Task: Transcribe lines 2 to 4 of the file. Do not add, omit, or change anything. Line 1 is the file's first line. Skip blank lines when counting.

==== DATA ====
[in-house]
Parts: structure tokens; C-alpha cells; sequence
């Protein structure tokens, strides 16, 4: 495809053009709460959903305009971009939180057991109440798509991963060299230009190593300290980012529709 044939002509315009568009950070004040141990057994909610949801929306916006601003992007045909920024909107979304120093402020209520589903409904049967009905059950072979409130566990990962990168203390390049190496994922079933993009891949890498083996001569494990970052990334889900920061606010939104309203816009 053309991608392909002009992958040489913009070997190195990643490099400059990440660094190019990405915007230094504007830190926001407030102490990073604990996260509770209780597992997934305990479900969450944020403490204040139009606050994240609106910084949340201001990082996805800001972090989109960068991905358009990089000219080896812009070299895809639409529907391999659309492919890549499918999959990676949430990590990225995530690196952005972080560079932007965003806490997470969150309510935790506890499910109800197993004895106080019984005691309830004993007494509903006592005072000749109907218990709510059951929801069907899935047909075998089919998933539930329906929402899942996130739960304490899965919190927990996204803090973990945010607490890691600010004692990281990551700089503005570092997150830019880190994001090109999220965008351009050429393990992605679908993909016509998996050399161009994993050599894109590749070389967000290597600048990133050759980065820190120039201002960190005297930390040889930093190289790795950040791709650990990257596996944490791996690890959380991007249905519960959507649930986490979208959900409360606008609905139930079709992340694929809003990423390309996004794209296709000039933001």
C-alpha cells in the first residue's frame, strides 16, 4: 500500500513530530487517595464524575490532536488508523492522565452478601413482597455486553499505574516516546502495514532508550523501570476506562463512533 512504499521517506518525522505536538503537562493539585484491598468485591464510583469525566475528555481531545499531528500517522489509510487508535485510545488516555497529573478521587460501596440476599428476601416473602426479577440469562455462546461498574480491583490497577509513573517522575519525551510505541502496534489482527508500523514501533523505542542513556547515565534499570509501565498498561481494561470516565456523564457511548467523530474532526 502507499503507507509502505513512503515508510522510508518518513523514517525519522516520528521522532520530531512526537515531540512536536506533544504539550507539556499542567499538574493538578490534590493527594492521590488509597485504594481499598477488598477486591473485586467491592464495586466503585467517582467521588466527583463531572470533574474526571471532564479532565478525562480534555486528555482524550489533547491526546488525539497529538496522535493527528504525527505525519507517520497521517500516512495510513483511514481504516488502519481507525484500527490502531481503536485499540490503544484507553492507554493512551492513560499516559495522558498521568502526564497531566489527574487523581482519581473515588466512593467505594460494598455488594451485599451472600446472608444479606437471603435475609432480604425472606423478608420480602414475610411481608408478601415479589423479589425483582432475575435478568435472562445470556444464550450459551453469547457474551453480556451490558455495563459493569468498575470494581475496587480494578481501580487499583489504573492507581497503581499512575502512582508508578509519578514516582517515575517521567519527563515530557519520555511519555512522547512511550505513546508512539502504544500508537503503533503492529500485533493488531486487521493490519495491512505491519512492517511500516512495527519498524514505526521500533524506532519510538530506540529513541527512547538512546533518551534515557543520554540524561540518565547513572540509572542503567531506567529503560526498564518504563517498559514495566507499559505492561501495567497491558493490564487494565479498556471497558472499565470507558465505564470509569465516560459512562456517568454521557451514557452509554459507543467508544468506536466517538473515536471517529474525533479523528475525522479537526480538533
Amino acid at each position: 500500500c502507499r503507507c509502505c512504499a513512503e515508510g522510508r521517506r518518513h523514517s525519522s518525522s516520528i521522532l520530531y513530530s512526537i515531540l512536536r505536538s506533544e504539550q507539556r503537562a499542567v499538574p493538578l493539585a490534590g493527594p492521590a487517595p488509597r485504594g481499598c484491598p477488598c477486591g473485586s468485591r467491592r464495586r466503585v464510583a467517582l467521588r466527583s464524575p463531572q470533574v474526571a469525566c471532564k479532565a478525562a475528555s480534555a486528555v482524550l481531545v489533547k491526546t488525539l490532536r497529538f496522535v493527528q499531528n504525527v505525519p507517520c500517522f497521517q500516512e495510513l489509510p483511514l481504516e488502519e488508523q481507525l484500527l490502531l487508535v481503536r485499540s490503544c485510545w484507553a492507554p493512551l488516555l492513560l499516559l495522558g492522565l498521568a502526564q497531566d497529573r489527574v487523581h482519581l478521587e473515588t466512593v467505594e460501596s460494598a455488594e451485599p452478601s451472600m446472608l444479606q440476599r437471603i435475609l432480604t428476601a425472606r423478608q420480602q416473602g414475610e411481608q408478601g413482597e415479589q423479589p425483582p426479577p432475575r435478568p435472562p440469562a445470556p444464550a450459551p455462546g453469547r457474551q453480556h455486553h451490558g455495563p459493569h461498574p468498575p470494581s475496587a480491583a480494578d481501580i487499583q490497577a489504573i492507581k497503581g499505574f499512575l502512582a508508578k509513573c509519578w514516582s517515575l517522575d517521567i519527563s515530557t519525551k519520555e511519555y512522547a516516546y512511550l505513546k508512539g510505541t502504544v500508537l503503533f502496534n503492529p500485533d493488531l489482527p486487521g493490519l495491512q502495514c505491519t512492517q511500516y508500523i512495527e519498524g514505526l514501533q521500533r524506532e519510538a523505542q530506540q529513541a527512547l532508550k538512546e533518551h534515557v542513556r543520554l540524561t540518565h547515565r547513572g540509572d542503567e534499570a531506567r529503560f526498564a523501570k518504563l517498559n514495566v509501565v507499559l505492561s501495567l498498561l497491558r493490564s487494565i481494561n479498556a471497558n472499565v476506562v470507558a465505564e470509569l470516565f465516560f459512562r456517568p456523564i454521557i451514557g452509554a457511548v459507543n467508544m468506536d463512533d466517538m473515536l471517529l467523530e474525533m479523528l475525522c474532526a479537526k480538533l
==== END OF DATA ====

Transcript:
Parts: structure tokens; C-alpha cells; sequence
């Protein structure tokens, strides 16, 4: 495809053009709460959903305009971009939180057991109440798509991963060299230009190593300290980012529709 044939002509315009568009950070004040141990057994909610949801929306916006601003992007045909920024909107979304120093402020209520589903409904049967009905059950072979409130566990990962990168203390390049190496994922079933993009891949890498083996001569494990970052990334889900920061606010939104309203816009 053309991608392909002009992958040489913009070997190195990643490099400059990440660094190019990405915007230094504007830190926001407030102490990073604990996260509770209780597992997934305990479900969450944020403490204040139009606050994240609106910084949340201001990082996805800001972090989109960068991905358009990089000219080896812009070299895809639409529907391999659309492919890549499918999959990676949430990590990225995530690196952005972080560079932007965003806490997470969150309510935790506890499910109800197993004895106080019984005691309830004993007494509903006592005072000749109907218990709510059951929801069907899935047909075998089919998933539930329906929402899942996130739960304490899965919190927990996204803090973990945010607490890691600010004692990281990551700089503005570092997150830019880190994001090109999220965008351009050429393990992605679908993909016509998996050399161009994993050599894109590749070389967000290597600048990133050759980065820190120039201002960190005297930390040889930093190289790795950040791709650990990257596996944490791996690890959380991007249905519960959507649930986490979208959900409360606008609905139930079709992340694929809003990423390309996004794209296709000039933001």
C-alpha cells in the first residue's frame, strides 16, 4: 500500500513530530487517595464524575490532536488508523492522565452478601413482597455486553499505574516516546502495514532508550523501570476506562463512533 512504499521517506518525522505536538503537562493539585484491598468485591464510583469525566475528555481531545499531528500517522489509510487508535485510545488516555497529573478521587460501596440476599428476601416473602426479577440469562455462546461498574480491583490497577509513573517522575519525551510505541502496534489482527508500523514501533523505542542513556547515565534499570509501565498498561481494561470516565456523564457511548467523530474532526 502507499503507507509502505513512503515508510522510508518518513523514517525519522516520528521522532520530531512526537515531540512536536506533544504539550507539556499542567499538574493538578490534590493527594492521590488509597485504594481499598477488598477486591473485586467491592464495586466503585467517582467521588466527583463531572470533574474526571471532564479532565478525562480534555486528555482524550489533547491526546488525539497529538496522535493527528504525527505525519507517520497521517500516512495510513483511514481504516488502519481507525484500527490502531481503536485499540490503544484507553492507554493512551492513560499516559495522558498521568502526564497531566489527574487523581482519581473515588466512593467505594460494598455488594451485599451472600446472608444479606437471603435475609432480604425472606423478608420480602414475610411481608408478601415479589423479589425483582432475575435478568435472562445470556444464550450459551453469547457474551453480556451490558455495563459493569468498575470494581475496587480494578481501580487499583489504573492507581497503581499512575502512582508508578509519578514516582517515575517521567519527563515530557519520555511519555512522547512511550505513546508512539502504544500508537503503533503492529500485533493488531486487521493490519495491512505491519512492517511500516512495527519498524514505526521500533524506532519510538530506540529513541527512547538512546533518551534515557543520554540524561540518565547513572540509572542503567531506567529503560526498564518504563517498559514495566507499559505492561501495567497491558493490564487494565479498556471497558472499565470507558465505564470509569465516560459512562456517568454521557451514557452509554459507543467508544468506536466517538473515536471517529474525533479523528475525522479537526480538533